Bailout Watch #36 – May 02, 2001

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BAILOUT WATCH: Keeping an eye on the energy industry and the politicians

Bailout Watch #36 – May 02, 2001

Deregulation creates a new "market." There’s a new gang in Sacramento and they have money to burn, which is why Sacramento lobbying firms are busy, busy, busy. The deregulation disaster has created a new "market" for lobbyists hired to protect the energy pirates as they get richer and richer off of California. The goal: protect the loot. But instead of walking into the Capitol with their cowboy boots and 10 gallon hats, the energy companies are hiring locals to do the work. (Who says the wholesale energy companies aren’t doing anything positive for the California economy?) The unregulated power generators spent more money on wining, dining and testifying in the first three months of 2001 than the industry spent in all of last year. The graph below illustrates the relationship between energy companies’ windfall profits and their ascendancy in Sacramento:

Expenses Q1 2001
lobbying expenses per quarter 2000^
Q1 2001
financials compared to Q1 2000
Duke Energy $62,729.07 $14,473 51% increase in earnings per share
Dynegy $32,261.04 $6,003.75 Profits doubled
Enron $95,023.77* $49,946.11 Revenues quadrupled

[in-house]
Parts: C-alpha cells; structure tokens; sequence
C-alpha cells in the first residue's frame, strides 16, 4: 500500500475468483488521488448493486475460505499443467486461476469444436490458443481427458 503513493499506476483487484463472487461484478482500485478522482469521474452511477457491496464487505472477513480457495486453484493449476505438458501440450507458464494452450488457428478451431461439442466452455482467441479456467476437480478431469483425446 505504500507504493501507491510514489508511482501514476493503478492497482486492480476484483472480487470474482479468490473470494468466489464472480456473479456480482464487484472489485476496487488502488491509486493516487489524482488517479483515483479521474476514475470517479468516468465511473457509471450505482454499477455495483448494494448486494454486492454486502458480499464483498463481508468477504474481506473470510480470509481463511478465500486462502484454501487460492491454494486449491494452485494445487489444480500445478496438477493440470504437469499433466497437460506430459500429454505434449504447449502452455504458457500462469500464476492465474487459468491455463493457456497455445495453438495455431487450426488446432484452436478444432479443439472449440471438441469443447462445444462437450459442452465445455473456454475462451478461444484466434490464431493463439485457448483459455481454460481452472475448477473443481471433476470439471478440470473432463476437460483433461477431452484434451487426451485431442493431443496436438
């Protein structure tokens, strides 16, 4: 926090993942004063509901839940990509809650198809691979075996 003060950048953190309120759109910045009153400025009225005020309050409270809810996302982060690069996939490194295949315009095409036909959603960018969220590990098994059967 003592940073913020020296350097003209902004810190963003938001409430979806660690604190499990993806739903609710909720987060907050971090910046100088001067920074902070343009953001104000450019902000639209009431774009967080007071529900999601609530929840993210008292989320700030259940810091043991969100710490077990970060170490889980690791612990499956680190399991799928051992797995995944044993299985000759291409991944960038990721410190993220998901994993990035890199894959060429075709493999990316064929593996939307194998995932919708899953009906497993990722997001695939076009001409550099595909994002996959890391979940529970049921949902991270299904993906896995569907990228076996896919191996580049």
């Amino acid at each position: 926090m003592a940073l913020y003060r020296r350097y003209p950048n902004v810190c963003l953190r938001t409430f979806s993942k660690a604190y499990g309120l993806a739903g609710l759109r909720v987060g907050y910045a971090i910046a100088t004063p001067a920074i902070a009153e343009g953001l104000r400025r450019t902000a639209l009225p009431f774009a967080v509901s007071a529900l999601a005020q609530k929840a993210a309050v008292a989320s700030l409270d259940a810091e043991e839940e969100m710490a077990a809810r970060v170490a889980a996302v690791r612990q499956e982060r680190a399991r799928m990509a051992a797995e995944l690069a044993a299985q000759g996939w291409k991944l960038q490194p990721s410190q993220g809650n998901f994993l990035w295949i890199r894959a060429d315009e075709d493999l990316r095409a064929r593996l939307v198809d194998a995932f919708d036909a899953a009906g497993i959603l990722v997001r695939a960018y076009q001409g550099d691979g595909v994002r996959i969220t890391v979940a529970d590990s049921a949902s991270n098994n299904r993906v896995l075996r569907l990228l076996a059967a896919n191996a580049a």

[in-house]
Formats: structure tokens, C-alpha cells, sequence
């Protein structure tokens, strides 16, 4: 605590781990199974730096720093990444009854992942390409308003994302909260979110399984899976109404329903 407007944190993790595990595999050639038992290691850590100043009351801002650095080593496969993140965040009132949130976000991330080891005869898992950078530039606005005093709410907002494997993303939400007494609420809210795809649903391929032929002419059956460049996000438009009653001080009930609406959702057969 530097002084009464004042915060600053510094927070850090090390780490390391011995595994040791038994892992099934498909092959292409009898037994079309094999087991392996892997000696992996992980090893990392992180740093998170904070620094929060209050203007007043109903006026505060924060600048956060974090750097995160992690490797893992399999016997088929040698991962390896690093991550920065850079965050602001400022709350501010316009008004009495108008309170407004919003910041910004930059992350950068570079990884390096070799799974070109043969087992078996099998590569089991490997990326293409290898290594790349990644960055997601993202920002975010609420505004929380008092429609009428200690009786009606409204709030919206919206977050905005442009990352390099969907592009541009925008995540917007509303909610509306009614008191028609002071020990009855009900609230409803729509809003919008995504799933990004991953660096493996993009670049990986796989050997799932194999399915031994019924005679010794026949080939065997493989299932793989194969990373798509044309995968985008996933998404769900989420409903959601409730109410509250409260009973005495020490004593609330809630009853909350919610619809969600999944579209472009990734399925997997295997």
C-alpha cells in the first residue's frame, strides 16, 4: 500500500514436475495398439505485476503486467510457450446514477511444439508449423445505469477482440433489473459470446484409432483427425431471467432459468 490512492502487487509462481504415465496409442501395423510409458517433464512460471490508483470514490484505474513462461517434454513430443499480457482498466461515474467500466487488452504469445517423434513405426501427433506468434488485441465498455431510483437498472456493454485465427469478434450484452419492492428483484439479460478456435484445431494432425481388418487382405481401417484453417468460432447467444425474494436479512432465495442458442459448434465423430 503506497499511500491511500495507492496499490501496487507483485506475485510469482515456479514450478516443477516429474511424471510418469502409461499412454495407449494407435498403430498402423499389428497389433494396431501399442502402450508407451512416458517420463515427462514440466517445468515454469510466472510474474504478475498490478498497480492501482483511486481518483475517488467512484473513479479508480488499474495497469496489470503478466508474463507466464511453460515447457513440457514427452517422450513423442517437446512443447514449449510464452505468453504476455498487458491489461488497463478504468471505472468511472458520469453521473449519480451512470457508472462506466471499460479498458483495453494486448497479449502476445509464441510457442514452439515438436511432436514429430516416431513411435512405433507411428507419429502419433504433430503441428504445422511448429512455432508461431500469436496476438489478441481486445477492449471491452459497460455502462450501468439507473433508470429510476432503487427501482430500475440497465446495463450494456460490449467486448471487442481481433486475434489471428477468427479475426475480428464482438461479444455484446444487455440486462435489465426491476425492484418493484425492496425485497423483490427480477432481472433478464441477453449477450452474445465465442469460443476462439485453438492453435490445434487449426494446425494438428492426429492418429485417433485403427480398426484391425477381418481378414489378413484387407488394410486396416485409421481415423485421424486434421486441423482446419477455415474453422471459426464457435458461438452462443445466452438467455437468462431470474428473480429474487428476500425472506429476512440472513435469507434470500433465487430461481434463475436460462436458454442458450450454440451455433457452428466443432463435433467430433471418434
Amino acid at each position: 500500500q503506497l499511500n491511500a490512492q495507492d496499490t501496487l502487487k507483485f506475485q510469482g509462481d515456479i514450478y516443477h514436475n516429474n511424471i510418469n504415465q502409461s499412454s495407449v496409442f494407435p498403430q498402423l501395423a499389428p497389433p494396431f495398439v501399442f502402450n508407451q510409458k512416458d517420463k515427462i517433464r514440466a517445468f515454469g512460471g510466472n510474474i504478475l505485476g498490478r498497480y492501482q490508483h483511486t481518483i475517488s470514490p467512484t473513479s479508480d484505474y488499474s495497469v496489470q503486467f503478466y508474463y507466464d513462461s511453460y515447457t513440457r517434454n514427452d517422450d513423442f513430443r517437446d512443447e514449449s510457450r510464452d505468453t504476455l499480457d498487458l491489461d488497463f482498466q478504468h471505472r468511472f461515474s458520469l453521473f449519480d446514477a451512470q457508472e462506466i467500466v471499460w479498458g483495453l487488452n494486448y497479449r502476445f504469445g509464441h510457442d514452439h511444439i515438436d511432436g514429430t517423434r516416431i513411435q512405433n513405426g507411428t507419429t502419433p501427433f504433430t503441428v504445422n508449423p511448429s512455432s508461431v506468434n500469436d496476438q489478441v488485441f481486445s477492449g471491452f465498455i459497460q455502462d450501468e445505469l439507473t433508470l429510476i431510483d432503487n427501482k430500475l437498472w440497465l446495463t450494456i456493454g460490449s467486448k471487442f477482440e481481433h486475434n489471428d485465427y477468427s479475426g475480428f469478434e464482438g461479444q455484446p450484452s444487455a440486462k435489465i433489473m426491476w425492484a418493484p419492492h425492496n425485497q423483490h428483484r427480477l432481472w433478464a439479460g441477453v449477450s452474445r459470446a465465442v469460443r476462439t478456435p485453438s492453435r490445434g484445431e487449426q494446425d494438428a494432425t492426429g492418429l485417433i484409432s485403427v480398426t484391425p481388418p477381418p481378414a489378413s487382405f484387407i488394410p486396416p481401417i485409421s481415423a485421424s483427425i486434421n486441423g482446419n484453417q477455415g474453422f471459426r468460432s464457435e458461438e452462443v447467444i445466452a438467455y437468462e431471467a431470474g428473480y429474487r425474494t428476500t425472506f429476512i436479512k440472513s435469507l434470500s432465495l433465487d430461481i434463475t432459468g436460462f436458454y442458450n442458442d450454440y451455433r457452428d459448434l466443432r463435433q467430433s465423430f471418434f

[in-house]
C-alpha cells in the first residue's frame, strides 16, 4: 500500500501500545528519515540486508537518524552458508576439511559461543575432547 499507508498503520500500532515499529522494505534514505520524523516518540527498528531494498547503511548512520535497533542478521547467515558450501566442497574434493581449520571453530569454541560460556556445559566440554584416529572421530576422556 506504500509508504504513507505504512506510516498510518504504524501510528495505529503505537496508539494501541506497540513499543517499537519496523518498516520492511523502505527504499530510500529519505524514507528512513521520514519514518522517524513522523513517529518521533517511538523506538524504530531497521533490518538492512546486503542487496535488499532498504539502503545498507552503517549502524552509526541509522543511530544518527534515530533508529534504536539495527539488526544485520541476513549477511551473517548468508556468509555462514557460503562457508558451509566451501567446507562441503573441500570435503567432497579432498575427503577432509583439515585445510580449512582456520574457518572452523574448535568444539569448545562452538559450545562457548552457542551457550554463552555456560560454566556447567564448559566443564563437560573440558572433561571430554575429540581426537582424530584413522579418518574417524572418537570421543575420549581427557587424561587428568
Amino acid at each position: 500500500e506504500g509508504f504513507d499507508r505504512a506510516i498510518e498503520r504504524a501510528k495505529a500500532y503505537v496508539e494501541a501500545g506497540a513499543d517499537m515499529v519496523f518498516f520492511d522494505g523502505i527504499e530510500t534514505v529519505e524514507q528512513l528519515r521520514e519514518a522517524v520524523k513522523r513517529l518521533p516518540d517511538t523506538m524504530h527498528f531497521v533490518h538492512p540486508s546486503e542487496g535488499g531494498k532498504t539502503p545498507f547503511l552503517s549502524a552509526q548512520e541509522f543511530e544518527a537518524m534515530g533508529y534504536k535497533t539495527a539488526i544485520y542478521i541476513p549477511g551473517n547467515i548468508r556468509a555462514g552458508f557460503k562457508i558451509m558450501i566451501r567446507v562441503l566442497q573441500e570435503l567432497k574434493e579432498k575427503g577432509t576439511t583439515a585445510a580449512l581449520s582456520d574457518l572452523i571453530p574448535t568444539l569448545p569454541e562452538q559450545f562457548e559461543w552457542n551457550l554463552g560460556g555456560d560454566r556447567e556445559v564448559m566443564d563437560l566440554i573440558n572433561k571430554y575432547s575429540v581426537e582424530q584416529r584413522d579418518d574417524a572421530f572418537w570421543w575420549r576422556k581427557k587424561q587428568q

Reliant $99,261.04 $6,380.75 Earnings from electricity generation up 143% over last year
Calpine $178,035.20 $3,750 Q1 2001 earnings = $94.78M
Q1 2000 earnings = $18.12 M
TOTAL $377,969.92 $80,553.61  

^ Based on 2000 total lobbying expenses divided by 4
* Includes lobbying expenses of Enron spin-off New Power Company (Enron owns 45% of the company)

Definitions Department. For most of us, "broke" means "out of money." But not for the utilities. Edison spent $340,038.53 lobbying the Governor, lawmakers and other officials in the first three months of 2001. It costs a lot of money to have lobbyists walk around the state Capitol claiming they are so broke they can’t pay their bills. And PG&E, not to be outdone, spent a whopping $644,201.22 in the three months before it actually filed for bankruptcy protection. That’s more than 2/3 of its entire lobbying expenses for all of last year. (Sempra, which spent $192,442.33 lobbying, nearly what it spent in all of 2000, is not exactly going broke with a 58% increase in net income over Q1 2000, largely due to its energy trading arm: an in-house pirate.) The utilities’ $1.2 Million in lobbying expenses are geared towards a $12 Billion legislated bailout to be paid by ratepayers.

Judgment Day
552 Days Until November 5, 2002

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